The bicolour indicating LEDs associated to SMA connectors inputs or outputs provide relevant informations such as valid triggers, pulses traffic at the outputs or unused inputs/outputs in the selected mode. Two USB connectors on the front panel can be used for connecting a keyboard or for data export on a storage key. The backlight intensity can be adjusted automatically or manually. The id210 is equipped with a buzzer that can be optionally used for indicating, for instance, the end of the cooling phase. On the rear panel, Ethernet and USB connectors can be used for remote control. A VGA HD-15 connector for external monitor/projector is accessible as well on the rear panel.

The id210 contains 6 HF counters providing the Detection, the Clock, the Gate, the Aux1, the Aux2 and the Aux1 and Aux2 coincidence rates. The id210 displays indicators associated to counters or any operation (+ - / x) between counters. Up to five different views can be set, saved and restored. A view defines the number of indicators displayed simultaneously (selected between 1 and 4) and the counter or operation between counters associated to each indicator.

The user can choose between three counting modes: Totalize, Frequency (Current) and Frequency (Last):

  • In Totalize mode, the counters are reset upon pressure on the start/stop button. The numbers of counts since start are displayed until second pressure on the start/stop button. The user can then save the data on a USB storage key and/or restart the acquisition.
  • In Frequency (Current) mode, the user selects the integration time between 0.2s to 100s (or infinite) by step of 0.2s. The id210 continuously computes and displays the mean value, the relative standard deviation, the minimum and maximum values taken during the 0.2s sampling period over the integration period, for the 6 HF counters. Upon pressure on the start/stop button, the user can save the data (integration period number, mean value, standard deviation, minimum and maximum values) for the 6 HF counters.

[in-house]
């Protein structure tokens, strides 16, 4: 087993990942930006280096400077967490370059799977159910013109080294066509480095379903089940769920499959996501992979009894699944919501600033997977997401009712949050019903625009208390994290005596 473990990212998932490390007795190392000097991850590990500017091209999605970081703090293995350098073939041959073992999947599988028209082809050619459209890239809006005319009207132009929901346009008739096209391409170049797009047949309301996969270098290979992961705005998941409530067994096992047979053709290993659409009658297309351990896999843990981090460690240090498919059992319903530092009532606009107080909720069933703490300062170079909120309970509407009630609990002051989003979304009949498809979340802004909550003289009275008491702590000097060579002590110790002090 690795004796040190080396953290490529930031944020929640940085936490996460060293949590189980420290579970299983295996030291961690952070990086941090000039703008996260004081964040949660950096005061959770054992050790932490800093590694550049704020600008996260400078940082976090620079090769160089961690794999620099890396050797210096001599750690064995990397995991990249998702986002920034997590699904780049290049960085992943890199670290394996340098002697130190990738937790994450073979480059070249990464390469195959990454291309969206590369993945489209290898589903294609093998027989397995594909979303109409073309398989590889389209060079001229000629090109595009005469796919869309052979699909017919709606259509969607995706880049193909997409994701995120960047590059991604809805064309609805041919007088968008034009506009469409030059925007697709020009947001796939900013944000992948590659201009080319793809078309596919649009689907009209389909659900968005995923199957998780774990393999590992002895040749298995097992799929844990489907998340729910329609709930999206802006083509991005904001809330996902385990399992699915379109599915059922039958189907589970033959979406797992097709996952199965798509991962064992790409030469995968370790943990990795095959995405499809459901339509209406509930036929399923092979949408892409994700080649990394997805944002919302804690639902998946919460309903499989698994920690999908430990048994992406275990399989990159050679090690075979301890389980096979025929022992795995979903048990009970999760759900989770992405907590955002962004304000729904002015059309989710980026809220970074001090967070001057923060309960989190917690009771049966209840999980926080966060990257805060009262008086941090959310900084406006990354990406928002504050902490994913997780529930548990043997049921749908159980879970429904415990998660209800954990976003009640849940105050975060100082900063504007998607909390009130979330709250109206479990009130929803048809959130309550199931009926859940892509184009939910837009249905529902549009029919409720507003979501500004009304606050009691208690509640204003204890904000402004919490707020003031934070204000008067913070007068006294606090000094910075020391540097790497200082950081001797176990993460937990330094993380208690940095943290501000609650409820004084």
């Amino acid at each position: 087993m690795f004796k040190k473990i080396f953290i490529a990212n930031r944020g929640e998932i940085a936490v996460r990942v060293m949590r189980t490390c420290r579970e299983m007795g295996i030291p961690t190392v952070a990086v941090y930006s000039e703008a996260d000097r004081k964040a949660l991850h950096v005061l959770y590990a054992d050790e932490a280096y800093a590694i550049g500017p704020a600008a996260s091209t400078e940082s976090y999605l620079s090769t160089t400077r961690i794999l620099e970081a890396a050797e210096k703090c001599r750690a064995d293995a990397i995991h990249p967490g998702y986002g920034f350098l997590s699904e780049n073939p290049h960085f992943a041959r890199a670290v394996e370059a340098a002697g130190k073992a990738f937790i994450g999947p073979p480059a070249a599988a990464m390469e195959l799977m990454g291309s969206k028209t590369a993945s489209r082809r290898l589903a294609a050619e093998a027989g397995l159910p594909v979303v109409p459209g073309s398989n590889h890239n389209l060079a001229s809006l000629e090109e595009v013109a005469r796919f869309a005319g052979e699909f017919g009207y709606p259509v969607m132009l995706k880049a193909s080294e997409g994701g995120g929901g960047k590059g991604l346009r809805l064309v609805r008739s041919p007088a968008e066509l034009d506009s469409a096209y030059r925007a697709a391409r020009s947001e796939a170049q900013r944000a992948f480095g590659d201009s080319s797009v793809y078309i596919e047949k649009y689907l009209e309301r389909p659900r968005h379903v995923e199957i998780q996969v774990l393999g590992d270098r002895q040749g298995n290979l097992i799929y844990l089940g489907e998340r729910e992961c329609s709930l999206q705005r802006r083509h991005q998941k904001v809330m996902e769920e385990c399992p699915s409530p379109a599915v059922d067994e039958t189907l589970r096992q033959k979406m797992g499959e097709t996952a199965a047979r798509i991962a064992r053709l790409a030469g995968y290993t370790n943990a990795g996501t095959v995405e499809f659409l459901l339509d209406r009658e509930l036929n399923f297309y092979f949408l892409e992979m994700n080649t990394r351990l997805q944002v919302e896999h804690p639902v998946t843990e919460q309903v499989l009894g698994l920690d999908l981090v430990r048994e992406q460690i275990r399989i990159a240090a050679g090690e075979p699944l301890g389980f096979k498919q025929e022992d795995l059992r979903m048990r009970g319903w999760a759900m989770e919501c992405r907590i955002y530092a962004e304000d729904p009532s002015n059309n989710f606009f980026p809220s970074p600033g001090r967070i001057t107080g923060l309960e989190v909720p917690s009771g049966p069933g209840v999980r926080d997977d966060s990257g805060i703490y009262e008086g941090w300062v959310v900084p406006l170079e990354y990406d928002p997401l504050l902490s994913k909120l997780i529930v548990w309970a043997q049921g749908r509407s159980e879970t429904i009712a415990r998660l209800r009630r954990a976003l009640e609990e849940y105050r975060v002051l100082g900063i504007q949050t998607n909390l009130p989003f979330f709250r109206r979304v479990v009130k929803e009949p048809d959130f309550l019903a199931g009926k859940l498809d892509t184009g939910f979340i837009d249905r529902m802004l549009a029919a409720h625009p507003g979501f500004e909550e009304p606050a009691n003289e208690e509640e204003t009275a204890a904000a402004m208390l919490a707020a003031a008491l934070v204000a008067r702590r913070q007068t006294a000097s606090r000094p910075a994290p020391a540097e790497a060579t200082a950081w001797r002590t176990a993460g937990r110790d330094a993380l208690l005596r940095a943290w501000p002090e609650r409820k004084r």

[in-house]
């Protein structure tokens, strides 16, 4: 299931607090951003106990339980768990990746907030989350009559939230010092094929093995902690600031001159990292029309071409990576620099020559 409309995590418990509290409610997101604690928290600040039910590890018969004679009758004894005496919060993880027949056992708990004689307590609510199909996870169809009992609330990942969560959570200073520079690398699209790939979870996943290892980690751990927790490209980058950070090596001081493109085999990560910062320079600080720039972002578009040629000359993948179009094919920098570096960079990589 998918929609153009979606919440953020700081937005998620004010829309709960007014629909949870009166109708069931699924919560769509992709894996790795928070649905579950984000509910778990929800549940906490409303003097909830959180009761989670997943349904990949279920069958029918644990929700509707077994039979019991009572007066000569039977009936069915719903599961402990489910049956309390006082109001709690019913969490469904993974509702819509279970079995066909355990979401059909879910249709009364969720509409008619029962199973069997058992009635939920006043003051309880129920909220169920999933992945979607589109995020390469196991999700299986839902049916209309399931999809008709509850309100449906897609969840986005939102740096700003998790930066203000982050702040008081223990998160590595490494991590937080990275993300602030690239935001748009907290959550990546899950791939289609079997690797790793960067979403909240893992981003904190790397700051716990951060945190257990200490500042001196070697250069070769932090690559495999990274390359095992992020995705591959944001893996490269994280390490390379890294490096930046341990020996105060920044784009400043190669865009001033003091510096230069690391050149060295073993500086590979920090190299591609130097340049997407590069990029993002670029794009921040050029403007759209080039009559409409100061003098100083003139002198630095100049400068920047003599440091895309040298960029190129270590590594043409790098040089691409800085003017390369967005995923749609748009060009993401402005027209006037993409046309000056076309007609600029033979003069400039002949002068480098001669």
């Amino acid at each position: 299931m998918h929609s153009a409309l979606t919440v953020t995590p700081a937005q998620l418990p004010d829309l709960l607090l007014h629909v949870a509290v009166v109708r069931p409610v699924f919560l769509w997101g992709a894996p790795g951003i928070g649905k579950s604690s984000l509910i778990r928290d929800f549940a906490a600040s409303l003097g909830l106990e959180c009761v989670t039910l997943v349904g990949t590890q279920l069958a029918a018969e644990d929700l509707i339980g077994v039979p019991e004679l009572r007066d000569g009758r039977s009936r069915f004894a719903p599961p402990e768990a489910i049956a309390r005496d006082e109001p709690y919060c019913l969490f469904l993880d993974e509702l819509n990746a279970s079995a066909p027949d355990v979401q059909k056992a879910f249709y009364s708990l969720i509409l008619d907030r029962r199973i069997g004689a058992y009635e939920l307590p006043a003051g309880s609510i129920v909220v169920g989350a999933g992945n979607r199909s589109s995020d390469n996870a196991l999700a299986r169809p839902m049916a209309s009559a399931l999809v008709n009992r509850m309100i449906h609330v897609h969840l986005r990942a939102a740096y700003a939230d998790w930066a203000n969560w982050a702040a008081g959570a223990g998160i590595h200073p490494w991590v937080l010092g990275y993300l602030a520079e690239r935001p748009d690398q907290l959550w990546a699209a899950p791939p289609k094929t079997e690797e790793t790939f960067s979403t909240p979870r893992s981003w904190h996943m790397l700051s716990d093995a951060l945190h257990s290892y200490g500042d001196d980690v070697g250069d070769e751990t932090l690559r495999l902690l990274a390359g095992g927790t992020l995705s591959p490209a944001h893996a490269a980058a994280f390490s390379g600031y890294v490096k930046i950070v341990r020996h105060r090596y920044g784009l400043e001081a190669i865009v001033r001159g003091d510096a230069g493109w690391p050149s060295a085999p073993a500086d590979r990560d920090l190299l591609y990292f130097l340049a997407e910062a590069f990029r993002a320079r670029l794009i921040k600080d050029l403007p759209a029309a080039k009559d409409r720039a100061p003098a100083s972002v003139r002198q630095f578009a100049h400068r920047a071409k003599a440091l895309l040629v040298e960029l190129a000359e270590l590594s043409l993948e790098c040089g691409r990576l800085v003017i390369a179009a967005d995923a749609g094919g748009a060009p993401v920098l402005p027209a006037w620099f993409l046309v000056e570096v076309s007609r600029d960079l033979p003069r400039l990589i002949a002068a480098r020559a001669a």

• In Frequency (Last) mode, the operation is similar to the Frequency (Current) mode except that the data display is delayed by the integration period.

The id210 allows the user to save up to five setups on internal memory. A setup includes all inputs/outputs parameters, view parameters and detector parameters (mode, efficiency, delay, width...).


IDQ's id300 short-pulse laser source is the ideal companion to the id210. The laser source can be directly triggered by the id210's internal trigger. When the output power is properly reduced with a calibrated optical attenuator, the id300 ideally simulates a single photon source.

Key features of the id300:

  • Typical pulse duration of 300 ps
  • Repetition rate from DC to 500 MHz
  • Wavelength of 1310 nm or 1550 nm
  • External trigger
  • FP or DFB Laser Type 


For the first time, an InGaAs/InP photon counter, the id210, conjugates and offers the possibility to work in free-running, free-gating, internal gated or external gated modes and this up to 100MHz trigger rate.

Coupling in the same device very high technologies, ease to use interface and universal inputs/outputs, this product is definitely the best single photon counter from 900nm to 1,700nm available on the market.

Exploiting the well-known technology of avalanche photodiode, extremely innovative electronics permits to create this unique device to detect photon at telecom wavelengths.

For research labs and industries active in the quantum optic field, specifications and performances of this device are quite impressive and bring a real hope concerning future developments in cryptography, single-photon source characterisation or even eye-safe Laser Ranging Lidar (LIDAR) for the next five years.